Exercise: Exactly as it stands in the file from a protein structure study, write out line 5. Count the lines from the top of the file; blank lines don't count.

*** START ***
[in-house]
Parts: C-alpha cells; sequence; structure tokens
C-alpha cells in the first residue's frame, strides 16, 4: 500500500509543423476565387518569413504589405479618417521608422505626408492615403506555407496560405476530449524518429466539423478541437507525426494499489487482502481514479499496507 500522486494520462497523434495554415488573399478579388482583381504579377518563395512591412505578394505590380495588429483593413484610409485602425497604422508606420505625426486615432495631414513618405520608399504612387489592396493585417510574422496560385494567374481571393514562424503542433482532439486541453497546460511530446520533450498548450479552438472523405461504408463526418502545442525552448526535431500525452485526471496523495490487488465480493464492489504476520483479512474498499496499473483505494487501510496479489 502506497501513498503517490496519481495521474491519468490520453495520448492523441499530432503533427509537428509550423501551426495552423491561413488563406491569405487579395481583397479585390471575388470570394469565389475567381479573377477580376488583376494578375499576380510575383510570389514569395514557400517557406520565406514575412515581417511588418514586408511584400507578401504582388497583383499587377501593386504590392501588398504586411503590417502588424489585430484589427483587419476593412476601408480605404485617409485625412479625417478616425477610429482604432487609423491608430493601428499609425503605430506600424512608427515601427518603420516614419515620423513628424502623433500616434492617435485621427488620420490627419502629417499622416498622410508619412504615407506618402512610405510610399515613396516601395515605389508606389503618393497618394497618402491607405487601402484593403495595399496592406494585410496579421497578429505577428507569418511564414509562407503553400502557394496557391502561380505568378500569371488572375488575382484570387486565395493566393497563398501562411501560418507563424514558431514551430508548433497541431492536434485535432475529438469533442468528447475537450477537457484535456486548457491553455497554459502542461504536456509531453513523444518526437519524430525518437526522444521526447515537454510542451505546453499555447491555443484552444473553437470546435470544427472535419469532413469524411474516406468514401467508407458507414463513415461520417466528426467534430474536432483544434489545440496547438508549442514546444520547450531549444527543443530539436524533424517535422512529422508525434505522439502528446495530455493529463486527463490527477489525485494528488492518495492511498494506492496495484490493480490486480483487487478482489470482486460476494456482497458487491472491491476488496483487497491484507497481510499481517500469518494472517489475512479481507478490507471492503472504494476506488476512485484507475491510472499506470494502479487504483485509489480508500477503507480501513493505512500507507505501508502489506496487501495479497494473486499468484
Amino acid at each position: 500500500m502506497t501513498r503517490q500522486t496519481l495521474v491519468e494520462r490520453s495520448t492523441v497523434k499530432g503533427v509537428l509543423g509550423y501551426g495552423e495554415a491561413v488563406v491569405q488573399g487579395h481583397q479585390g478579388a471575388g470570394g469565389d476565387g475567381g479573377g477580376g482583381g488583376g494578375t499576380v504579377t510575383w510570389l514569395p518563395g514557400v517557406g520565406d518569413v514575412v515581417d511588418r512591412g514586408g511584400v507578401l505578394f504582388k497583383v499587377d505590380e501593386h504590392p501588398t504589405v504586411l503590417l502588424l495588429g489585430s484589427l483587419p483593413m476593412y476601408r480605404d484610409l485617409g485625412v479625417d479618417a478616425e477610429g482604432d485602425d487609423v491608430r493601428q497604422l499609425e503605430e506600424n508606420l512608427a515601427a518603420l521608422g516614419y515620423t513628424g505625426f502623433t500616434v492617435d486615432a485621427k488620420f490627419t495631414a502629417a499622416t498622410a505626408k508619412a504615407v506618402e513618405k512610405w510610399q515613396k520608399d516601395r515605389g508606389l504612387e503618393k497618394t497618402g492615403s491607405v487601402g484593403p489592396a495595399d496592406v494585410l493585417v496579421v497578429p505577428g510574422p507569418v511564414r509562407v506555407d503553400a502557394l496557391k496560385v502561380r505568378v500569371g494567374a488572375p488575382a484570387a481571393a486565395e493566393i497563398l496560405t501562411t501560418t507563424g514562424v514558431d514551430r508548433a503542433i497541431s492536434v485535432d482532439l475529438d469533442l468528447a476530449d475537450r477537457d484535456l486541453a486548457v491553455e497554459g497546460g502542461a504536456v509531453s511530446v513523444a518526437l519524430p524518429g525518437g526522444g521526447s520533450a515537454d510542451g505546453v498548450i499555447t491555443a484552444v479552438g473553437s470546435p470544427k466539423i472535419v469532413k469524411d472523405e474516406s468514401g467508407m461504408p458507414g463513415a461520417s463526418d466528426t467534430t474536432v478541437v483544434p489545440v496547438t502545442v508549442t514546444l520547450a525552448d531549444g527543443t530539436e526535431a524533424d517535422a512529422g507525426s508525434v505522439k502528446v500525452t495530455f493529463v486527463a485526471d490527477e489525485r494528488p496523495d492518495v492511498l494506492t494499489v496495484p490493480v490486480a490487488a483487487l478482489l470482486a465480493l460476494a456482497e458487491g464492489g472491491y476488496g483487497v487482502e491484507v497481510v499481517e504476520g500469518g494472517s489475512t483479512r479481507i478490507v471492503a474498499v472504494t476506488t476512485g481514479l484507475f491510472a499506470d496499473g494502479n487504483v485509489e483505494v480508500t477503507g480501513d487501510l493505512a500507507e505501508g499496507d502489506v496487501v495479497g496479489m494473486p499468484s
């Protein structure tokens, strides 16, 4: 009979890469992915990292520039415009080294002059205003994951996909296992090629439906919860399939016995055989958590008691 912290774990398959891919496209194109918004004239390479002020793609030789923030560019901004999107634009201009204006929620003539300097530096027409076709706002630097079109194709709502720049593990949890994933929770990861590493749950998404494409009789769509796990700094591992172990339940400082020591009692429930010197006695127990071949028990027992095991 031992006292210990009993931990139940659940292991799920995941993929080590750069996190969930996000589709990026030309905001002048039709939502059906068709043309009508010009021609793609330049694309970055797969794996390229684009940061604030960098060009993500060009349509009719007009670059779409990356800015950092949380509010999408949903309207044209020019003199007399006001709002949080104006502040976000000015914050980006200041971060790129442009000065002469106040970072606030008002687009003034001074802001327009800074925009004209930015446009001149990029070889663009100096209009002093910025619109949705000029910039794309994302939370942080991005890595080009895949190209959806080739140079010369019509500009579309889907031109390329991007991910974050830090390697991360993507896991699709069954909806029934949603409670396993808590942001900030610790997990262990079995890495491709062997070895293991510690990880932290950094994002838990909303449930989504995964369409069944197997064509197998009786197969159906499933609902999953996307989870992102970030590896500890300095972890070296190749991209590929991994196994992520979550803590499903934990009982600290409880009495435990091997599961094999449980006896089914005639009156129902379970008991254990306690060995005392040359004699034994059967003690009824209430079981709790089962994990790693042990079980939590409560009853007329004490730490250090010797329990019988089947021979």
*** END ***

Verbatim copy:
């Protein structure tokens, strides 16, 4: 009979890469992915990292520039415009080294002059205003994951996909296992090629439906919860399939016995055989958590008691 912290774990398959891919496209194109918004004239390479002020793609030789923030560019901004999107634009201009204006929620003539300097530096027409076709706002630097079109194709709502720049593990949890994933929770990861590493749950998404494409009789769509796990700094591992172990339940400082020591009692429930010197006695127990071949028990027992095991 031992006292210990009993931990139940659940292991799920995941993929080590750069996190969930996000589709990026030309905001002048039709939502059906068709043309009508010009021609793609330049694309970055797969794996390229684009940061604030960098060009993500060009349509009719007009670059779409990356800015950092949380509010999408949903309207044209020019003199007399006001709002949080104006502040976000000015914050980006200041971060790129442009000065002469106040970072606030008002687009003034001074802001327009800074925009004209930015446009001149990029070889663009100096209009002093910025619109949705000029910039794309994302939370942080991005890595080009895949190209959806080739140079010369019509500009579309889907031109390329991007991910974050830090390697991360993507896991699709069954909806029934949603409670396993808590942001900030610790997990262990079995890495491709062997070895293991510690990880932290950094994002838990909303449930989504995964369409069944197997064509197998009786197969159906499933609902999953996307989870992102970030590896500890300095972890070296190749991209590929991994196994992520979550803590499903934990009982600290409880009495435990091997599961094999449980006896089914005639009156129902379970008991254990306690060995005392040359004699034994059967003690009824209430079981709790089962994990790693042990079980939590409560009853007329004490730490250090010797329990019988089947021979």